There are two kinds of bone cancer. These are primary and secondary.
Cancer that starts in the bone or the tissue around the bone is primary cancer.
Secondary cancer is a type of cancer that starts somewhere else in your body and moves into your bones.
The most common kind of cancer to go into the bones is breast cancer. Prostate and lung cancer come in second and third. Cancer is something that nobody wants to have.
It is becoming more and more prevalent in all ages and races. It is a hard thing to have to deal with, but if you think you have this kind of cancer then early detection will be crucial for your health.
If you are experiencing pain that is unusual to you and lasts a very long time in your joints or different areas of your body, such as your back, then you might need to have a checkup for bone cancer.
Sometimes when you have this kind of pain, you will think it is only arthritis. Your bone that is affected by the cancer may break for no apparent reason. There are many ways to detect if you have bone cancer.
X-ray and Bone Scan
When your physician suspects that you have bone cancer, they will want to x-ray the affected area. This is the first step in knowing whether you have bone cancer or not.
Bone cancer will look like dark holes in your bones on an x-ray. It will be easy to see if your bone is deteriorating because of the cancer.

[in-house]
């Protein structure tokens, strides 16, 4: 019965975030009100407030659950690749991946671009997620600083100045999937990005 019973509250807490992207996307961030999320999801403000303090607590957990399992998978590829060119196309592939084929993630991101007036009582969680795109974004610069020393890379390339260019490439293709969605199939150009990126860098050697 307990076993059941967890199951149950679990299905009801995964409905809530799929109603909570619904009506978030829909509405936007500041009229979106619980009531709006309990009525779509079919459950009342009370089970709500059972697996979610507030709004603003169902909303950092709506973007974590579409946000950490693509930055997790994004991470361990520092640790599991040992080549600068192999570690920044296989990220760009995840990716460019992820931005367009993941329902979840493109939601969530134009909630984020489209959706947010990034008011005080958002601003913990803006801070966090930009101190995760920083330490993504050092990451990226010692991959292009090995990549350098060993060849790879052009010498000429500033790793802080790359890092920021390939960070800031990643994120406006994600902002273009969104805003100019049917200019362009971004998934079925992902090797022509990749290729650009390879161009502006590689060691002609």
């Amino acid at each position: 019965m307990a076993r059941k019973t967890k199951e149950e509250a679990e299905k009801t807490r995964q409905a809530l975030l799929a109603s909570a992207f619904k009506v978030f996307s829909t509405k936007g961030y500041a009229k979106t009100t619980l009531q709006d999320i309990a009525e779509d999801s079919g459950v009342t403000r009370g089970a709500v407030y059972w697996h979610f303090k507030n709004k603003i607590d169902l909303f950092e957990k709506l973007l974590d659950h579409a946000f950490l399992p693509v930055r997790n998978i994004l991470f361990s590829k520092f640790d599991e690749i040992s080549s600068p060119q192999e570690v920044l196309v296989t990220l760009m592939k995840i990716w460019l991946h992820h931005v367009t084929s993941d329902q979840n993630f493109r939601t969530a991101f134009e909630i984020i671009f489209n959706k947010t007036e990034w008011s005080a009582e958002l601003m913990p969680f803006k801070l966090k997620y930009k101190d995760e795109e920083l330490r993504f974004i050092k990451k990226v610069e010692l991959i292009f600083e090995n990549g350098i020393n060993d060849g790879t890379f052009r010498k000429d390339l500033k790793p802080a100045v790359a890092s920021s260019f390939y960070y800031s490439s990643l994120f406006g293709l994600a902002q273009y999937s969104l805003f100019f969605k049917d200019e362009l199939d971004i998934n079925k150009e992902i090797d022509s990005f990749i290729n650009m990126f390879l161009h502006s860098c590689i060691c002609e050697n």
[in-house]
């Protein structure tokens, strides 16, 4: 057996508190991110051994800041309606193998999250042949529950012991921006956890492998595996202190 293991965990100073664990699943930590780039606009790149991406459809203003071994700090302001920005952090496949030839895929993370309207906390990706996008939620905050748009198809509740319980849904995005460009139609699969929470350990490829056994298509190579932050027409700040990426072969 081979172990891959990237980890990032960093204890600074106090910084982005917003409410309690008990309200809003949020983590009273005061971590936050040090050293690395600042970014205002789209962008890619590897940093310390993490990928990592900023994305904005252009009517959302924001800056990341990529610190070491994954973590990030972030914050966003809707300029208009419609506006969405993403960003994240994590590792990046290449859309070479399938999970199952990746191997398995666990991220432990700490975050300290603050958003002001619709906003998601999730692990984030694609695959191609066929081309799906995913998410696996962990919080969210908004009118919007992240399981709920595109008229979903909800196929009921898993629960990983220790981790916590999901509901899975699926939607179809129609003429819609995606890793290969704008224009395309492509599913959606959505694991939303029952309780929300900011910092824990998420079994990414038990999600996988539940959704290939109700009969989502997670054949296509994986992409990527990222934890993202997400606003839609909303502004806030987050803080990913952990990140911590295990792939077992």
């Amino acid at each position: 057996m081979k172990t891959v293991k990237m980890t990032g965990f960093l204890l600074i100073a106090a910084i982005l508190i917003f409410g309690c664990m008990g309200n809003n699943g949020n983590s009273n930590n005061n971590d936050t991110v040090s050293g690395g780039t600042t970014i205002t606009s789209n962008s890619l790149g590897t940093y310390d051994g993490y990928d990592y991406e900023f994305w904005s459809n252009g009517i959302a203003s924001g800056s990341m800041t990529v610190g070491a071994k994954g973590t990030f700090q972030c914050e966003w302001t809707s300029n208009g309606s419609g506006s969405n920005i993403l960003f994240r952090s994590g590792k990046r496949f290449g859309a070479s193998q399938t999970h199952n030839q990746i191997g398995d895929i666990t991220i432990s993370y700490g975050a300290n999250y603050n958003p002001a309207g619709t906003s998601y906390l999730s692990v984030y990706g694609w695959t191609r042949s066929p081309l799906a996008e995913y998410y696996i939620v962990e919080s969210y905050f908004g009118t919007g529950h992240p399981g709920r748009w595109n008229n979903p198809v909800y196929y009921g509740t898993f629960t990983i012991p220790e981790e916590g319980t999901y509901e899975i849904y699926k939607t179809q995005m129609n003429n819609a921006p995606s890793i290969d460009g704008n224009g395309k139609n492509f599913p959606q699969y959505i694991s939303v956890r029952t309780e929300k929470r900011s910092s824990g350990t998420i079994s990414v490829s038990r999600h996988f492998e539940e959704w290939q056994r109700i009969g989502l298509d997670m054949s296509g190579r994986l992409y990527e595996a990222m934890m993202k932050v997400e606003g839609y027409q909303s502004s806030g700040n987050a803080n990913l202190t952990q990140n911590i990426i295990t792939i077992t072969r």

Your physician may ask you to take another test that can confirm the cancer diagnosis better. He or she may want you to have a bone scan.
For this test, they will put radioactive particles into your vein, which go through your body and attach themselves to your bones. If a high concentration of particles develops in an area, this may signify cancer cells.
Since you will want to know as soon as possible whether you test positive for bone cancer, taking a blood test is a good thing to have. An enzyme known as “bone specific alkaline phosphatase” or (BSAP) will increase in your blood test if you have bone cancer.
This blood test works best for you if you are at a risk for bone cancer. It is not a foolproof test because BSAP can elevate because of other conditions. Since it is not foolproof, you will want to get x-rays also.
To diagnose for bone cancer your physician may refer you to a surgeon to have a biopsy. Your surgeon will put a small hole into your bone and remove a tissue sample out of the tumor.
Tissue from the biopsy will go under a microscope to determine if it is cancer or not. You will want your biopsy done by a specialist called an orthopedic oncologist.
These tests for bone cancer will help you to have a fighting chance at getting your life back to normal.